Basal cell carcinomas develop in the basal cell layer of the skin. Sun light exposure leads to the formation of thymine dimers, a form of DNA damage. While DNA repair removes most UV-induced damage, not all crosslinks are excised. There is, therefore, cumulative DNA damage leading to mutations. Apart from the mutagenesis, sunlight depresses the local immune system, possibly decreasing immune surveillance for new tumor cells.

Basal-cell carcinoma also develops as a result of basal-cell nevus syndrome, or Gorlin's syndrome, which is also characterized by odontogenic keratocysts of the jaw, palmar or plantar (sole of the foot) pits, calcification of the falx cerebri (in the center line of the brain) and rib abnormalities. The cause of the syndrome is a mutation in the PTCH1 tumor-suppressor gene at chromosome 9q22.3, which inhibits the hedgehog signaling pathway. A mutation in the SMO gene, which is also on the hedgehog pathway, also causes basal-cell carcinoma.

Prevention and early diagnosis

Basal cell carcinoma is the most common skin cancer. It occurs mainly in fair-skinned patients with a family history of this cancer. Sunlight is a factor in about two-thirds of these cancers, but one-third occur in non-sun-exposed areas. Therefore, doctors recommend sun screens.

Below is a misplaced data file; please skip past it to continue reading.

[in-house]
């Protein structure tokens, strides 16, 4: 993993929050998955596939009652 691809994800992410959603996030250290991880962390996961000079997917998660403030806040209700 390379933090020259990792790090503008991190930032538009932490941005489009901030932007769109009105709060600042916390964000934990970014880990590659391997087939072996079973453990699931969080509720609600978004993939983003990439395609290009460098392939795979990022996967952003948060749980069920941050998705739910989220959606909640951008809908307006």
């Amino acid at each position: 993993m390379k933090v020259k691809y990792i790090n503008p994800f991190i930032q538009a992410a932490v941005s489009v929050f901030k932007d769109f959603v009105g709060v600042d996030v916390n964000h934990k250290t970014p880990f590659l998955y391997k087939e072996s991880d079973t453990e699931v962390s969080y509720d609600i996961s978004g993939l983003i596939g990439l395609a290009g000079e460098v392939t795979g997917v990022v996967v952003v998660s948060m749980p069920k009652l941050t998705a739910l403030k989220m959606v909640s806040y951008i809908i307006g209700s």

Treatment

The following methods are employed in the treatment of basal cell carcinoma (BCC):

  • Mohs surgery: Mohs surgery (or Mohs micrographic surgery) is an outpatient procedure in which the tumor is surgically excised and then immediately examined under a microscope. The base and edges are microscopically examined to verify sufficient margins before the surgical repair of the site. If the margins are insufficient, more is removed from the patient until the margins are sufficient. It is also used for squamous cell carcinoma; however, the cure rate is not as high as Mohs surgery for basal cell carcinoma.